This op-ed was written by Mona Sloane, a sociologist and senior research scientist at the NYU Center for Responsible A.I. and a fellow at the NYU Institute for Public Knowledge. Her work focuses on design and inequality in the context of algorithms and artificial intelligence. We have a new A.I. race on our hands: the race to define and steer what it means to audit algorithms. Governing bodies know that they must come up with solutions to the disproportionate harm algorithms can inflict. This technology has disproportionate impacts on racial minorities, the economically disadvantaged, womxn, and people with disabilities, with applications ranging from health care to welfare, hiring, and education.
Job candidates rarely know when hidden artificial intelligence tools are rejecting their resumes or analyzing their video interviews. But New York City residents could soon get more say over the computers making behind-the-scenes decisions about their careers. A bill passed by the city council in early November would ban employers from using automated hiring tools unless a yearly bias audit can show they won't discriminate based on an applicant's race or gender. It would also force makers of those AI tools to disclose more about their opaque workings and give candidates the option of choosing an alternative process -- such as a human -- to review their application. Proponents liken it to another pioneering New York City rule that became a national standard-bearer earlier this century -- one that required chain restaurants to slap a calorie count on their menu items.
A bill passed by the New York City council early this month aims to ban companies from using artificial intelligent-powered hiring tools that discriminate based on an applicant's gender or race. If signed into law, the legislation will require providers the technology to systems evaluated each year by an audit service and provide the results to companies using those systems. Employers using systems that do not meet requirements could be fined up to $1,500 per violation, but the law states it will be left up to the vendors to conduct the audits and show employers that their tools meet the city's requirements. If the bill is pushed to law, it would go into affect January 2023 and make New York City the first place in the US to rein in AI hiring tools. A bill passed by the New York City council early this month aims to ban companies from using artificial intelligent-powered hiring tools that discriminate based on an applicant's gender or race However, Alexandra Givens, president of the Center for Democracy & Technology, notes that this legislation does not protect against disabilities or age.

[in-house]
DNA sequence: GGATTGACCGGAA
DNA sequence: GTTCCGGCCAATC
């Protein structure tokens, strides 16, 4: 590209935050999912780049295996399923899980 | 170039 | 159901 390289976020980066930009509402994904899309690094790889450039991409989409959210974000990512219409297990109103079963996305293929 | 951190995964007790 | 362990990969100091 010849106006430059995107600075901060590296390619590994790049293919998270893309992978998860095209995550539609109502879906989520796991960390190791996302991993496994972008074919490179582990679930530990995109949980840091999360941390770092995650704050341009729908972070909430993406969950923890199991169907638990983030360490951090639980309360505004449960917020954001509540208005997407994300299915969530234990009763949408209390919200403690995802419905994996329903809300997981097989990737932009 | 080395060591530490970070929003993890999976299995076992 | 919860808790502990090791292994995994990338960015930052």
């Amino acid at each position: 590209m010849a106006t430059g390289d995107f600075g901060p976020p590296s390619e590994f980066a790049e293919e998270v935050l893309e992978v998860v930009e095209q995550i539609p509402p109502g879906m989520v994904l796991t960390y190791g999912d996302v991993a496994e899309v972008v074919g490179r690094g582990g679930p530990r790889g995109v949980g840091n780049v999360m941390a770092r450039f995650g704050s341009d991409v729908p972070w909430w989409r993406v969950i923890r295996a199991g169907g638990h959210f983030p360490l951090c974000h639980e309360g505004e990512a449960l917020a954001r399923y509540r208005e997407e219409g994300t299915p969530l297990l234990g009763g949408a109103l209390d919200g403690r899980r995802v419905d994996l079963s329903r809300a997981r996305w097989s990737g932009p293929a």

Beginning in 2013, the Dutch government used an algorithm to wreak havoc in the lives of 25,000 parents. The software was meant to predict which people were most likely to commit childcare-benefit fraud, but the government did not wait for proof before penalizing families and demanding that they pay back years of allowances. Families were flagged on the basis of'risk factors' such as having a low income or dual nationality. As a result, tens of thousands were needlessly impoverished, and more than 1,000 children were placed in foster care. From New York City to California and the European Union, many artificial intelligence (AI) regulations are in the works.
Pymetrics today announced it has raised $40 million to expand its work using a combination of neuroscience and artificial intelligence to help companies recruit the right job candidates. The funding will allow Pymetrics to continue its product development and expansion in markets outside the United States. More than 60 companies use Pymetrics in their hiring practices today, including Unilever, Hyatt, and Accenture. In some instances, companies using Pymetrics have seen a 20 percent increase in the diversity of hires and a 65 percent increase in retention rates. The $40 million funding round was led by General Atlantic, with participation from Salesforce Ventures and Workday Ventures, as well as existing investors Jazz Venture Partners and Khosla Ventures.